In the oceans, there are viruses that infect bacteria. Even though they have a major impact on our ecosystems, the research in this area is limited, especially from Arctic environments. Researchers who participated in the Synoptic Arctic Survey 2021 expedition are currently studying this. They want to understand how environmental pollution and climate change affect viruses, bacteria, and ecosystems in the future.
Most bacteria found in the world do not infect humans. Still, they fulfil essential roles in ecosystems by breaking down dead plants and animals, thereby creating a flow of carbon and nutrients through food webs, as larger organisms eat the bacteria.
– When viruses infect and kill bacteria, they release carbon and nutrients that the bacteria can eat again. The virus can also "hitchhike" in the bacteria by integrating the virus's genetic material into the bacteria's genetic material. The bacteria can then benefit from the genes, and thus functions, that the virus has. Depending on which path the virus chooses (hitchhikes or kills), the impact on the bacterial community will therefore be very different, which in turn affects our ecosystems as well as carbon and nutrient cycles, says Karin Holmfeldt, Associate professor at the Department of Biology and Environment at Linnaeus University.
In the project Impact of climate change on the activity and diversity of viruses in the Arctic, the researchers are studying which viruses are found in the Arctic, which bacteria they infect, and which type of infection cycle is important – hitchhike or kill. They examine the virus community in several arctic environments, which range from ice and meltwater pools to different levels of the open water, from the top millimetres (surface water layer) to the deep ocean. Although viruses greatly impact our ecosystems, very little research has been done on these small biological entities.
Human impact on ecosystems
– Much of the research we carry out now is about understanding how the systems look today, as this is needed to understand how human influence, through environmental pollution and climate change, among other things, will affect the ecosystems in the future. This is difficult as the changes have already started to take place, says Karin Holmfeldt.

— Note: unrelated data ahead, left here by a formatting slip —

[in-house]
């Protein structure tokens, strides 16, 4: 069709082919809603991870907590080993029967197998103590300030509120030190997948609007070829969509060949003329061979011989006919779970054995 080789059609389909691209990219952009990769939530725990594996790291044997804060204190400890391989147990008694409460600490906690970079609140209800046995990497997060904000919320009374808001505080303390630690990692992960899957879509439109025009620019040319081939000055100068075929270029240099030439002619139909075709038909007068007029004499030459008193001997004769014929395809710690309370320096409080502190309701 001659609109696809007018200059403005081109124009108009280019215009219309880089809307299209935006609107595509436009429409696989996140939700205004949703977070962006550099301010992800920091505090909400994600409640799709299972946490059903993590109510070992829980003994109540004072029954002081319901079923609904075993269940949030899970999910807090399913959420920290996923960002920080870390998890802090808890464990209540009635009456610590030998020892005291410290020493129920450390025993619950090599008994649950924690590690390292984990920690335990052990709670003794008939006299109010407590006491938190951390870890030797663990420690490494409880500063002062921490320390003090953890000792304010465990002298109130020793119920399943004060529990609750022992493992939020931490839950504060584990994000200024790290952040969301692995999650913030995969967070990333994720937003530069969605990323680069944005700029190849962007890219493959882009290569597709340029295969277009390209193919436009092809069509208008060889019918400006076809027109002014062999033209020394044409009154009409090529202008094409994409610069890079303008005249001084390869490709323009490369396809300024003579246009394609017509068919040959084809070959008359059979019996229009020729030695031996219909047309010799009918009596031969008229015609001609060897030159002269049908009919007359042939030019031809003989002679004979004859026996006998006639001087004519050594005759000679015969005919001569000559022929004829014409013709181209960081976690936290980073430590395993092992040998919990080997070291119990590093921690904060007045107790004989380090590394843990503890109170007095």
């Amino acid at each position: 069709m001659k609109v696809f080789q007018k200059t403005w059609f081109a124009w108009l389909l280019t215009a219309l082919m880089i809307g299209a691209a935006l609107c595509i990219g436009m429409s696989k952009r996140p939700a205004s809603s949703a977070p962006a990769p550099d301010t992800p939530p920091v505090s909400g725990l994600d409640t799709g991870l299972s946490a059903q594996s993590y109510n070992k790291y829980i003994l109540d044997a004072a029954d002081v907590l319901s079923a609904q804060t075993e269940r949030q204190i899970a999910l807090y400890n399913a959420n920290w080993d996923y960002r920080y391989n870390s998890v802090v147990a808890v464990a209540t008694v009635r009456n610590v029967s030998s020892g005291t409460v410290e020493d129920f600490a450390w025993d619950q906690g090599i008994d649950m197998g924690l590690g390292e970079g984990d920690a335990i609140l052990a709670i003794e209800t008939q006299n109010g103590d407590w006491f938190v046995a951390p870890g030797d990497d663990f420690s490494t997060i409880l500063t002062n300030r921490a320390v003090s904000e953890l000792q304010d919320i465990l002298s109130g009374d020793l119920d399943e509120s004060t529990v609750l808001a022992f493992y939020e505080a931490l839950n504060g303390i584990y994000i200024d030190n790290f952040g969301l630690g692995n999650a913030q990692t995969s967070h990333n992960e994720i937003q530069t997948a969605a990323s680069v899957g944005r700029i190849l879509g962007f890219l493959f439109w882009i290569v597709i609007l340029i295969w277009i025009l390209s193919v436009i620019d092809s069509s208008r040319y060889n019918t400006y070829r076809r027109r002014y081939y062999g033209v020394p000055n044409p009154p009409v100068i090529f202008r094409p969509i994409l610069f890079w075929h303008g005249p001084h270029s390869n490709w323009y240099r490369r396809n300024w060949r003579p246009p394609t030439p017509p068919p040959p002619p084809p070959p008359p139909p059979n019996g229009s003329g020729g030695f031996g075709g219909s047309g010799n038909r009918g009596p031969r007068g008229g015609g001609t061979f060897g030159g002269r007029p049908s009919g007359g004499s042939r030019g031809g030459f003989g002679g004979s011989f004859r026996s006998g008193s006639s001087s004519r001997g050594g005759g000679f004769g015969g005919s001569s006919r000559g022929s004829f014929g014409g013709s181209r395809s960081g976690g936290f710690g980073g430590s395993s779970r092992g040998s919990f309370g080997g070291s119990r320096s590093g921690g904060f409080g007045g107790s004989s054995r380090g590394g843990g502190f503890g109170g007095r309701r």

She believes that in an increasingly warm climate, the viruses will kill the bacteria rather than hitchhike inside them, changing the primary food webs in the oceans. This means that more bacteria die, but it would also increase the production of the bacteria that were not infected, as they can assimilate the carbon and nutrition from the killed bacteria.
– So far, we do not know how this can affect global carbon and nutrient cycles. Still, the effects can be significant given the enormous number of viruses and bacteria in the oceans. One hypothesis is that if the virus switches to primarily killing the bacteria, then fewer bacteria would be consumed by larger organisms. It would ultimately affect large organisms, such as fish, which could decrease in number. But so far, we do not have all the knowledge to understand the effects fully, says Karin Holmfeldt.
About the project
Impact of climate change on the activity and diversity of viruses in the Arctic
- Karin Holmfeldt, Associate professor at the Department of Biology and Environment at Linnaeus University
- Janina Rahlff, researcher at Linnaeus University
- Pauline Snoeijs Leijonmalm, Professor at Stockholm University
- Stefan Bertilsson, Professor at SLU
German Science Foundation
The Swedish Polar Research Secretariat (logistics support)
Most bacteria where there are phytoplankton
During the expedition, the researchers collected data both from ice and meltwater pools at different levels of the open water. Areas where it is warmest and where there is the most phytoplankton are particularly interesting, as bacterial activity is most likely to be greatest in these parts of the water mass.
– We have collected samples to count the number of viruses in the water and samples to examine the genetic mass in the whole virus community, so-called metagenomes. We have isolated bacteria from which we have tried to isolate viruses, which unfortunately has not been successful. However, we will investigate whether there are viruses in the bacteria we isolated – viruses that hitchhike. We are currently in an analysis phase, and so far, we have no preliminary results to report, says Karin Holmfeldt.
Synergies on Oden
Janina Rahlff, researcher at Linnaeus University, works in the project, and she also participated in the Synoptic Arctic Survey 2021 expedition with the icebreaker Oden. The opportunity to participate in polar expeditions with the icebreaker Oden is of great importance for their research.
– This means that we can take samples no one else has ever looked at, which is probably a similar feeling to receive samples from another planet. Not only can we contribute to pioneer work in an environment heavily influenced by climate change, but we can also learn from each other while doing so and combine our gained knowledge to get the most of it, says Janina Rahlff.
Life on board during an expedition means long working days where the researchers live and work close to each other and share cabins. Therefore, there are few opportunities for alone time. According to Janina Rahlff, the absence of the internet means that social interaction on board intensifies.
– There is an opportunity to get to know others very well, and there is also the scientific exchange. Oden has many options for socializing, such as two saunas, a cinema, and a gym. A colleague from Stockholm even gave dance classes. Overall, it was a unique social experience!